The baptism of Jesus is an important subject we need to study. As our example in all things (1 Peter 2:21) Jesus’ baptism should set the precedent for our attitude toward baptism.
Now, John the Baptist was a prophet sent by God and his message was God ordained. Two things stand out in the preaching of John and that is baptism and repentance. Just consider his name, “John the baptizer” and it will tell you how important he understood it to be. Read Mark 1:1–5.
One of the main things John preached was baptism. He preached a baptism of repentance for the forgiveness of sins. John baptized those who were willing to forsake their sins and be baptized for the forgiveness of those sins. Even at this early point, the message of God as preached by John was repentance and baptism for the forgiveness of your sins (Acts 2:38). All those in the country of Judea and Jerusalem came seeking forgiveness. Notice that vs. 5 says “… and were baptized by him in the river Jordan, confessing their sins.” They traveled great distances for the sole purpose of being baptized by John. They seemed to understand that it was important.
Jesus also came to be baptized by John. He traveled from Galilee, about 60 miles journey, to Jerusalem just to be baptized by John in the Jordan River. Right away we can learn something from this. Jesus had to see this as really important because he was willing to walk for 2-3 days to be baptized.
Read Matthew 3:13–17. When Jesus came to John to be baptized John refused stating that he needed to be baptized by Jesus but Jesus encourages him to reconsider. John knew that the baptism he practiced was for the forgiveness of sins and conditioned upon someone being willing to repent. He also knew that Jesus did not have any sins to be forgiven (Heb. 4:14-15). Yet, Jesus instructed him to allow it for now. This tells us that a time was coming when John was absolutely correct but for now it was not correct. The time came when the baptism of Jesus superseded that of John’s but that was still 3 years away. Notice also what Jesus says about his request to be baptized. He tells John that the reason for his request for baptism was “… to fulfill all righteousness.” Jesus deliberately traveled by foot for days to be baptized because it was God’s will and if he wanted to continue to be righteous, meaning to be “right in the eyes of God” he would have to submit to baptism. If Jesus had refused the will of God in baptism he would have lost that rightness in God’s eyes (Heb. 5:8-9). For Jesus, baptism was a matter of righteousness, a necessity required by God that could not be rejected and remain right with Him.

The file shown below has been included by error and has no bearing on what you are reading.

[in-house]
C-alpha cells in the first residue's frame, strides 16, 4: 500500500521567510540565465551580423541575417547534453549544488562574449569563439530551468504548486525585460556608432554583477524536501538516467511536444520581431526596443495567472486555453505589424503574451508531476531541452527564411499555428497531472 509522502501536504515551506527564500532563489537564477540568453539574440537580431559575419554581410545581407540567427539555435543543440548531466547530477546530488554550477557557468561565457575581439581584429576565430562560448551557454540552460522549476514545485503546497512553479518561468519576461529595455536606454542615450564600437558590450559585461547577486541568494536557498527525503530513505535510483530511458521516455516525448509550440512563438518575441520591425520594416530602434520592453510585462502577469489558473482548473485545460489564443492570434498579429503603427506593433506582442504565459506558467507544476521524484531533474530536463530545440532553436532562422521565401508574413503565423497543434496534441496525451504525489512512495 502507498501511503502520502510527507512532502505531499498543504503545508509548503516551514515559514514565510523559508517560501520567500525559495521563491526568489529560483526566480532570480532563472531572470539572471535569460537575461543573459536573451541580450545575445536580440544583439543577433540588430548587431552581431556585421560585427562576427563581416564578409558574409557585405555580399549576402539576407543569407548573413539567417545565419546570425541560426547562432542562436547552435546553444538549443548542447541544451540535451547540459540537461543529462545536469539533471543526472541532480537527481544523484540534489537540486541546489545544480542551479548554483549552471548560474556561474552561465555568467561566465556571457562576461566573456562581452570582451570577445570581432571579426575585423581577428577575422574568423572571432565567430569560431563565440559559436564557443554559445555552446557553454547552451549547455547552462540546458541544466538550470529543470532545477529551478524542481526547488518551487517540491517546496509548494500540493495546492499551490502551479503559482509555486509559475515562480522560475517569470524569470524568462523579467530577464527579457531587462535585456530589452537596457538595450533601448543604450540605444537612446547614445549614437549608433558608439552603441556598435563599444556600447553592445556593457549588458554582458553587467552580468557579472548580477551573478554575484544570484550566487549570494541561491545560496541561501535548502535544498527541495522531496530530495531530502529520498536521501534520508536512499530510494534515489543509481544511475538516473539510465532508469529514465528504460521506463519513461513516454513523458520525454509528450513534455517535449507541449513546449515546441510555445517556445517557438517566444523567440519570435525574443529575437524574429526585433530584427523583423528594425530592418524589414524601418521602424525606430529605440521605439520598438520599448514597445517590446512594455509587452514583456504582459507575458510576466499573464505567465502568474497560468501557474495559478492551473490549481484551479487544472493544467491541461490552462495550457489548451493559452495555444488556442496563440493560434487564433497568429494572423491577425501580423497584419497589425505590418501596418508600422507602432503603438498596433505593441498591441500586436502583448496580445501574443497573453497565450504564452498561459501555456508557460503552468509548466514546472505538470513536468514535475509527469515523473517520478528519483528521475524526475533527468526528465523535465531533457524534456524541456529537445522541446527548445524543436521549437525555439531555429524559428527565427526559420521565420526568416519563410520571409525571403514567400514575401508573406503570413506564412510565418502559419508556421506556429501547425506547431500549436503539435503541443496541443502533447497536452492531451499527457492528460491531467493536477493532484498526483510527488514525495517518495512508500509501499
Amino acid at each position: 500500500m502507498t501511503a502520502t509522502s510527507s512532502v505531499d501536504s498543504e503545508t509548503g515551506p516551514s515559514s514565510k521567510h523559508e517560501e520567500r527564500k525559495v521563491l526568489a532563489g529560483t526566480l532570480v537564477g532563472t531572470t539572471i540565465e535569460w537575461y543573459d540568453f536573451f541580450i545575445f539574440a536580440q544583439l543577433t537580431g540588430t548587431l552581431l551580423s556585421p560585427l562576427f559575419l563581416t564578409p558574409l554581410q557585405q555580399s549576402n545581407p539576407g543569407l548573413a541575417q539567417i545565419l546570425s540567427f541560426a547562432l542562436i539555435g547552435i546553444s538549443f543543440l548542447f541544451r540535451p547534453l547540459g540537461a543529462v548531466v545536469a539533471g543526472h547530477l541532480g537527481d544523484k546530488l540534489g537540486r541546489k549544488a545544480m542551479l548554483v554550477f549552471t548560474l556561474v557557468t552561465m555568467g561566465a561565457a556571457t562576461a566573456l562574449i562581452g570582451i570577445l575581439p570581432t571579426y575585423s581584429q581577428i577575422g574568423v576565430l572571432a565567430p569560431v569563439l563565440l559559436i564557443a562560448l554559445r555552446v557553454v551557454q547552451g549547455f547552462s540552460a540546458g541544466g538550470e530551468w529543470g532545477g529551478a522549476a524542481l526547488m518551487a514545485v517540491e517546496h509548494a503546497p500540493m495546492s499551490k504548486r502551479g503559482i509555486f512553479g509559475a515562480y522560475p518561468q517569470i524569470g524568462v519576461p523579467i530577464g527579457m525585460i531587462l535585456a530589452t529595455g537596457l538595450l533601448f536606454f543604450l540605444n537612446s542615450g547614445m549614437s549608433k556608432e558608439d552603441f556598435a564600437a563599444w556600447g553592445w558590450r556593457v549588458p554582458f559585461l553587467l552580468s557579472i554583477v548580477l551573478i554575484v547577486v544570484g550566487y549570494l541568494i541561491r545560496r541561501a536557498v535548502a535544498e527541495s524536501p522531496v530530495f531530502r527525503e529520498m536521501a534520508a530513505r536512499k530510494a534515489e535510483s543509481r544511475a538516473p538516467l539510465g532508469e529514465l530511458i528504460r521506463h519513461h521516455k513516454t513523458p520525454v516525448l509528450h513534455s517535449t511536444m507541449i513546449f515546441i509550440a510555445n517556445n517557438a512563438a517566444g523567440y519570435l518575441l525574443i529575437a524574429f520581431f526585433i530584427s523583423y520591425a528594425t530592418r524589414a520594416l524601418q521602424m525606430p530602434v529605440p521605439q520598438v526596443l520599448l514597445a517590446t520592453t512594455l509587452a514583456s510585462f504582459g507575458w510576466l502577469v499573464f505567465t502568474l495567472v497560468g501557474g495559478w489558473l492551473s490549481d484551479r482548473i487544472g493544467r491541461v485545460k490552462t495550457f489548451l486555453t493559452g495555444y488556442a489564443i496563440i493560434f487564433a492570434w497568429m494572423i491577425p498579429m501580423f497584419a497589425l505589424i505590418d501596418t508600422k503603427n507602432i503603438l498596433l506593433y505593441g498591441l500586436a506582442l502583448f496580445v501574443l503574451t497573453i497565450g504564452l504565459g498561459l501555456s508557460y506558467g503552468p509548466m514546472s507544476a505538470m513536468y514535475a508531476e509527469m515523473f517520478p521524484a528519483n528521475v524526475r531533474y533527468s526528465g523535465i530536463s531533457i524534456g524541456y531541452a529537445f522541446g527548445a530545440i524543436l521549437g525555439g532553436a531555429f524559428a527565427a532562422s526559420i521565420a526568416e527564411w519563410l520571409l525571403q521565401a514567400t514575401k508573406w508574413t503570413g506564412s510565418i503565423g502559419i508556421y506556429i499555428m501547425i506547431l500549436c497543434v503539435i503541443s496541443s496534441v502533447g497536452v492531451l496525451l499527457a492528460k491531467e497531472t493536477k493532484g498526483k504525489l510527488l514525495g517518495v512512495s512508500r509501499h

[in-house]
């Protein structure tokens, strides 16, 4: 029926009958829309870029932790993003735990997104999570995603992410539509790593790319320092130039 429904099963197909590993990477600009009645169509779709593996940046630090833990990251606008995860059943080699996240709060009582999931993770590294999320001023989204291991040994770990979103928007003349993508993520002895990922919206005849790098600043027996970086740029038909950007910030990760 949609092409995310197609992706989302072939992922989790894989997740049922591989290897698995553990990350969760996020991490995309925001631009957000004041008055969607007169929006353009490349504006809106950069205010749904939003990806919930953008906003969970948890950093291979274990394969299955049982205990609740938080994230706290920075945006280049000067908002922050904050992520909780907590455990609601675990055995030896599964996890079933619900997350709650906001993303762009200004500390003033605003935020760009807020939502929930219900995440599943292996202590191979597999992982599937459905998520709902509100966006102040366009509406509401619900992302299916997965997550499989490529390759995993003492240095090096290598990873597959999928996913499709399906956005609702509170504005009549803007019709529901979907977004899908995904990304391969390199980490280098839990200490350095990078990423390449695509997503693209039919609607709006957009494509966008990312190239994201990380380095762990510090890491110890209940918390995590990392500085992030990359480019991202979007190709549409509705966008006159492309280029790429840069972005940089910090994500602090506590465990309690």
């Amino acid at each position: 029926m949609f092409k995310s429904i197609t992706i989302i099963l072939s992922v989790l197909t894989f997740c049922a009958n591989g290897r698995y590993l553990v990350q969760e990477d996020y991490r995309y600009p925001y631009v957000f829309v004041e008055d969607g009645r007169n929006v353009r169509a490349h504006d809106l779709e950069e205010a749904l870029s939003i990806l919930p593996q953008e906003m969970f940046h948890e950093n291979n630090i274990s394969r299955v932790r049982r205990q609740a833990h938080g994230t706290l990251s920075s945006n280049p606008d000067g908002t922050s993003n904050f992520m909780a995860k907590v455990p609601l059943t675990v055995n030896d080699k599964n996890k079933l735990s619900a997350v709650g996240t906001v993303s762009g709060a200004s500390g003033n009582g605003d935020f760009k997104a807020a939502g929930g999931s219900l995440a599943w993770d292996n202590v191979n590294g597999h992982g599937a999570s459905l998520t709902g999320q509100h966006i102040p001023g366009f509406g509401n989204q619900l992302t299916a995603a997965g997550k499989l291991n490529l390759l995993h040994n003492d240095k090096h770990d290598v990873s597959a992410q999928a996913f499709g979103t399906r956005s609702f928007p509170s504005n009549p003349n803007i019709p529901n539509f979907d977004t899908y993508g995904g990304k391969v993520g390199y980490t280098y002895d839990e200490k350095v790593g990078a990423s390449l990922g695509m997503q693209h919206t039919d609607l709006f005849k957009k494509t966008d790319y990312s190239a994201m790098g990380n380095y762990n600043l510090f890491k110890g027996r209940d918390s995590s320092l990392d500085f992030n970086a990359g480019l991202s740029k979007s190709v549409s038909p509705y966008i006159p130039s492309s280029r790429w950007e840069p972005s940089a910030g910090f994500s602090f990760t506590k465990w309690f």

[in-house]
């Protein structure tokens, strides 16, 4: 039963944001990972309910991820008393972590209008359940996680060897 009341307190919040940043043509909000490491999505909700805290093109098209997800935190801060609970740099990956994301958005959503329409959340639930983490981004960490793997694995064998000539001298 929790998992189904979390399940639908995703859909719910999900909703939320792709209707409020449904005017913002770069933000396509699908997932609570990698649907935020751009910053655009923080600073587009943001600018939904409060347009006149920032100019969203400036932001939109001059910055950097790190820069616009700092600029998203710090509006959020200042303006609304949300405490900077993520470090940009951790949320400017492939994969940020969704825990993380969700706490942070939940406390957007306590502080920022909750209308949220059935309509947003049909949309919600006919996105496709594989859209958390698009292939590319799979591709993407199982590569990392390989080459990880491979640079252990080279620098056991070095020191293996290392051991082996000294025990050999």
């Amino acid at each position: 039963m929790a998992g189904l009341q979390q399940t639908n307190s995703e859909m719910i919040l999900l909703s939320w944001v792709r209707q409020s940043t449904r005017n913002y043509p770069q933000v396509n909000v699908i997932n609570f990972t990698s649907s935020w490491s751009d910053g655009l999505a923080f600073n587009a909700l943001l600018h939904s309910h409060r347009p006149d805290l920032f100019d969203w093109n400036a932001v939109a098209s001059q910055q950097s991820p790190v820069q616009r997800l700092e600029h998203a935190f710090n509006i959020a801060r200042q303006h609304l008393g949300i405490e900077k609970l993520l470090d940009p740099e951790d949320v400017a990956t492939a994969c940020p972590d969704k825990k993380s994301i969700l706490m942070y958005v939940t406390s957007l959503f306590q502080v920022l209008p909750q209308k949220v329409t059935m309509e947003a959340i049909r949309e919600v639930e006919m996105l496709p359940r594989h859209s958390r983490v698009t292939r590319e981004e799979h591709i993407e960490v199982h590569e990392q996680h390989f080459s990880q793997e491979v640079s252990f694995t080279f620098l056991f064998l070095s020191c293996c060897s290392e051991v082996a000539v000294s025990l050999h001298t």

Is it possible to be in rebellion to God, wrong in the eyes of God, and still be saved? Can we refuse what God has commanded and still be righteous? Jesus, God in the flesh (John 1:1-3, 14) didn’t think so and John didn’t think so either.
Notice what happened after Jesus’ baptism. Once he came up out of the water, the heavens opened, and the Holy Spirit descended upon him, and God spoke from heaven. Jesus received the Spirit and the approval of God once baptism was completed. Now, logic dictates that if the Spirit descended and stayed upon Jesus after his baptism it was not there before it. Thus we must conclude with Peter (Acts 2:38) that at baptism we receive forgiveness of sins and the Holy Spirit just as Jesus received it. After Jesus’ baptism, God spoke from heaven saying, “This is my beloved Son, in whom I am well pleased” and this shows us that what Jesus did was exactly what God wanted.
Anyone who wants to be righteous in the Father’s eyes must submit to baptism just like Jesus did. How can I refuse what Jesus said and practiced as necessary? Am I greater than He? Of course, we are not greater than our Lord and Master. Of course, we cannot refuse to submit to what He saw as necessary. Anyone who would teach otherwise must take that up with Jesus but for me, I will not risk being unrighteous in God’s eyes.